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The Human World is too Small to Contain Itself

The Human World is too Small to Contain Itself

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Published by You-Sheng Li
It is a short essay to explore the irrational aspects and chaotic tendences of our modern world.
It is a short essay to explore the irrational aspects and chaotic tendences of our modern world.

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Categories:Types, School Work
Published by: You-Sheng Li on Jan 03, 2013
Copyright:Attribution Non-commercial

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02/05/2014

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The Human World is too Small toContain Itself 
 
BY You-Sheng Li,
(9 November 2012)(The Author’s website:http://taoism21cen.com) The grave seemed too narrow for what it was to contain, and thehuman world is too small to contain itself.When I was sitting in front of my living room window, I oftenobserved squirrels in the park beside my house. There are dozens of them, and they all are in a great shape, neither fat nor thin buthealthy. Do they all live a healthy lifestyle? They spend a minor part of their life looking for food but the rest, idling around nonstop. If we callthe former their working hours and the latter their spare time, theyenjoy their spare time by physical exercise, exploring their world of grass and trees. As to food searching, they are apparently very picky.When they have found something to eat, they examine it carefully at aleisurely pace. They throw the parts that are not delicious enough, and
 
often than not, they discard the whole thing and then move aroundlooking again.Once I saw on TV a scene of native people who lived in theAmazon jungle and did not wear any clothes except their natural skin.It struck me that they were also uniformly in a great shape, neither fatnor thin. To an outside observer, they are indistinguishably the same. Ihave never seen a gathering of so many healthy human bodies exceptfor soldiers and athletes who are apparently highly selected groupswhile the native people are not.Before the invention of agriculture and stockbreeding some tenthousand years ago, our ancestors, the so-called modern home sapienshad successfully managed a life like squirrels by gathering andhunting. A minor ethnic people called the !Kung lived in South Africauntil the 1960s when their homeland was transformed by modernindustrialization. According to the anthropologists who visited andstudied them, the !Kung were hunters and gatherers who lived aprimitive but affluent life. They managed to provide themselves with avaried and well-balanced diet based on a selection from among thefood sources available in their environment. They classified more thanone hundred species of plants as edible, but only fourteen are deliciousenough to be called the primary or major. Some 70% of this dietconsisted of vegetable foods; 30% was meat. Women provided about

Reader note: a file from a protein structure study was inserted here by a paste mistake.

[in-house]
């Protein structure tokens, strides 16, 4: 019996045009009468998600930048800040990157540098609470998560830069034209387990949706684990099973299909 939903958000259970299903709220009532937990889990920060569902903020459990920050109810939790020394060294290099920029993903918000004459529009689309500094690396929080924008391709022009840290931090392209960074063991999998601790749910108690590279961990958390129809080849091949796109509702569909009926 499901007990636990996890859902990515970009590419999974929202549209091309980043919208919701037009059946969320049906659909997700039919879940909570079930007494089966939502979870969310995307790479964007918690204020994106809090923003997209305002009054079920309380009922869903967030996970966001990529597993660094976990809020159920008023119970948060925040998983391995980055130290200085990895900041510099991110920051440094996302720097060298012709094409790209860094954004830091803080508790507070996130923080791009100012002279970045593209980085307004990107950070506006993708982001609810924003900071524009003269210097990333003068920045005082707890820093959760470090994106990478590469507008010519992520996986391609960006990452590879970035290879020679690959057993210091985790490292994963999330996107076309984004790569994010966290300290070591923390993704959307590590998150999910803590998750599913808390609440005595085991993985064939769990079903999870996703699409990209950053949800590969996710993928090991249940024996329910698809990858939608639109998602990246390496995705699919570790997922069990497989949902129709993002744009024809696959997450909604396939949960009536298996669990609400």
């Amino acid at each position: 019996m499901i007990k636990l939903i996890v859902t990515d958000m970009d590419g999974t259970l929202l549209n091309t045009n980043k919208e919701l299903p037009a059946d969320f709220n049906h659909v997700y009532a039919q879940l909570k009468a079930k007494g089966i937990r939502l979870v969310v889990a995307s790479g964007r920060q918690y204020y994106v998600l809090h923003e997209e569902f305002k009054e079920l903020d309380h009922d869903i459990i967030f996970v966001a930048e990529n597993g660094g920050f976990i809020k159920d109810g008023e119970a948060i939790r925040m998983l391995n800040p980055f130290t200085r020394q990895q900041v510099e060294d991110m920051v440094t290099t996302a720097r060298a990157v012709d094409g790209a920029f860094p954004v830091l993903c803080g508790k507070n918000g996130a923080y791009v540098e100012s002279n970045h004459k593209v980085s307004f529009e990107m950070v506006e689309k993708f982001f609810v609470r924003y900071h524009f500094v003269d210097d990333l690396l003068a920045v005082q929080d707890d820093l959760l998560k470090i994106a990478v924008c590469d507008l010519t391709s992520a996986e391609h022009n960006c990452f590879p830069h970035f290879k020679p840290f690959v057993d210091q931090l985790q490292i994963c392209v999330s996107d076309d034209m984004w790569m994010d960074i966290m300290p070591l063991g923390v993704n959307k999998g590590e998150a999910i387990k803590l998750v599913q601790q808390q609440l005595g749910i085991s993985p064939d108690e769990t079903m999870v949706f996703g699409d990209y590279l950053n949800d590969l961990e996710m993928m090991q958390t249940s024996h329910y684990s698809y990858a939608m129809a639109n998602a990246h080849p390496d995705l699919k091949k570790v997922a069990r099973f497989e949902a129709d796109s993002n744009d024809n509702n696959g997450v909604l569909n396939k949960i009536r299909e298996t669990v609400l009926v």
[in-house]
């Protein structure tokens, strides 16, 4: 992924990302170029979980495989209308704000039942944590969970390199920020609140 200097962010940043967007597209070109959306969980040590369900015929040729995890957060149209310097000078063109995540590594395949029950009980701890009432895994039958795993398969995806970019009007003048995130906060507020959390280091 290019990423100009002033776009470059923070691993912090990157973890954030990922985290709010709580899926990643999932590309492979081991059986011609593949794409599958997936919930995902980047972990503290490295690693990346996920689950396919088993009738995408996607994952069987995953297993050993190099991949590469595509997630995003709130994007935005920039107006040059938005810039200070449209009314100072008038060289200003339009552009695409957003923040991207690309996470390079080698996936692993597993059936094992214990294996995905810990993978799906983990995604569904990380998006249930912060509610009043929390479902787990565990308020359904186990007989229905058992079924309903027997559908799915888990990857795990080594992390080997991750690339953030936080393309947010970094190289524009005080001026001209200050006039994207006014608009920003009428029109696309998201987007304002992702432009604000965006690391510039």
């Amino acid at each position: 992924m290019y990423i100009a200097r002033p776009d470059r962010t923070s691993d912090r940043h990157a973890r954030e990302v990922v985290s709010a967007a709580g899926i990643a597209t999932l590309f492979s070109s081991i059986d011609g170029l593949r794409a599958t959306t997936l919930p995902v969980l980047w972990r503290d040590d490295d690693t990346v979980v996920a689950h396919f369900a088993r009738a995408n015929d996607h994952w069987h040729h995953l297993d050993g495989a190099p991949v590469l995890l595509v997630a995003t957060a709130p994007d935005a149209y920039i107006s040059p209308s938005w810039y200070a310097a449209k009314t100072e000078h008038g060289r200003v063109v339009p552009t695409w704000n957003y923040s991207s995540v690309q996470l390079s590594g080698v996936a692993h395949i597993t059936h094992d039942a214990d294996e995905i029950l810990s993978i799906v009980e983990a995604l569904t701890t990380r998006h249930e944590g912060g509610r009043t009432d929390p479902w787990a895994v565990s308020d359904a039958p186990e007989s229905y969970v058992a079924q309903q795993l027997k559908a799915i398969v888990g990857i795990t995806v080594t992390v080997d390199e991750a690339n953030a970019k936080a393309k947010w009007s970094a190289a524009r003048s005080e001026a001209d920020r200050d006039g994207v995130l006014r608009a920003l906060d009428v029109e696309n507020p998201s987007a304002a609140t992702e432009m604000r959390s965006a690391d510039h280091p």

55% of the diet, and men provided 45%, including meat. To do this, the!Kung spent an average of 2.4 days or about twenty hours per adultper week, in food-collecting activities, most of it undertaken at aleisurely pace. They consumed about 2355 calories per day. About 10percent of the !Kung people were over 60 years of age compared to5% in contemporary agricultural countries such as Brazil and India.Medical examination showed them to be healthy. Their population wasstable, neither increasing nor decreasing while the less healthypopulations of India and Brazil were increasing rapidly. They lived insmall bands with an average of 31 persons each. Their leader was apowerless figure and could not force his will on others. When theanthropologists asked the !Kung people whether they had “headmen”in the sense of powerful chiefs, they replied immediately to show theyhad the concept in their minds already.“Of course we have headmen! In fact we are all headmen…eachone of us is headman over himself,they said. This is the bestillustration of how the word freedom is understood in a primary societysetting.Anthropologists believe that humans only began to work after theinvention of agriculture and stockbreeding some ten thousand yearsago, and only after civilization created an idle class to supervise otherpeople’s work, did humans work as hard as today’s people, whose

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